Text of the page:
In 1981 Greece joined the then European Community. By then the drachma was by far Europe’s oldest currency, having been used for more than 2,500 years. Yet Greece replaced its currency – like Italy – without any special preparation. To make matters worse, in the first seven years of the third Hellenic Republic, established in 1974 just after the era of the military Junta, the then government signed a number of foreign contracts of dubious nature comprising the release of interests such as the Aegean oil fields (worth of 600 billion Euros), the Ionian sea gas fields (Shell) and the gold in Epirus (European Goldfields Ltd). No one really knows the exact details of such contracts, but at a stroke very large and lucrative assets were removed from the economy. Similarly, the precise conditions of the old Germany/Greece war debt continued to be in place, as well as being unclear.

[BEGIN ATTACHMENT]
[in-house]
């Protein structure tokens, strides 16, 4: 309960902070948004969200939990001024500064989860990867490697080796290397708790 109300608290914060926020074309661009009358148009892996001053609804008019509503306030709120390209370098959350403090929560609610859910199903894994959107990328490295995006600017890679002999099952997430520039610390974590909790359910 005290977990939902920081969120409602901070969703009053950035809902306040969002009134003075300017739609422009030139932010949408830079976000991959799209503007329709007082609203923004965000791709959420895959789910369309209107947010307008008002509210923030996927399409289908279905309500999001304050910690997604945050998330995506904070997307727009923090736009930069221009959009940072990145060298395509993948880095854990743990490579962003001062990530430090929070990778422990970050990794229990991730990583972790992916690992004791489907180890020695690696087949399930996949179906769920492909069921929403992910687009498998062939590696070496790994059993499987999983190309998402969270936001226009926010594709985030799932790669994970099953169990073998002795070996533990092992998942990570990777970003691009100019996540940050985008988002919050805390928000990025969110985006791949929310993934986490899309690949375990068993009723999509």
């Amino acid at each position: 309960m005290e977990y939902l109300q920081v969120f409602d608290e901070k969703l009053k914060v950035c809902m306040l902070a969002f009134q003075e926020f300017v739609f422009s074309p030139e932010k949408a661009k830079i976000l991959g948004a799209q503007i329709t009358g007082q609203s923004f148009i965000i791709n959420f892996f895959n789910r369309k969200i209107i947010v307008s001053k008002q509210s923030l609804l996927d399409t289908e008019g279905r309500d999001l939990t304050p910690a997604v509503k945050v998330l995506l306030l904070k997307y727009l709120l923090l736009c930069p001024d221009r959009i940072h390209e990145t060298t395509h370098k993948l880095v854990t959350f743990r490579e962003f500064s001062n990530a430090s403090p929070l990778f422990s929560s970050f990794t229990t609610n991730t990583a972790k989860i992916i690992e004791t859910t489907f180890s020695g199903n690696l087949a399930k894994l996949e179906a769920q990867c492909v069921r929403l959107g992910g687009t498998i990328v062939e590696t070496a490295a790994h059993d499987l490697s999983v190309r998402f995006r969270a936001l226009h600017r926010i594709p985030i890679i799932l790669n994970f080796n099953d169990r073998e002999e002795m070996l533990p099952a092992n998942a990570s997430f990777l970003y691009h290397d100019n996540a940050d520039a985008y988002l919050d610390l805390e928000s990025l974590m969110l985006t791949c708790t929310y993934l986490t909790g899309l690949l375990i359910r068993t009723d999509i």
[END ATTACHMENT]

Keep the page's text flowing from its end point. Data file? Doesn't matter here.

Meanwhile, the Greek political environment was changing. Trade unions were becoming increasingly strong, spurred by the election of Andreas Papandreu in 1981 and by his agenda based on nationalised services, closure of US bases and general protectionism.

The creation of a very large and artificially inflated government structure fostered political patronage and deeply affected the population’s perspective on employment prospects. It was every Greek’s ambition to gain a safe government post, where they could work as untouchable civil servants, with very good prospects in terms of conditions and pension.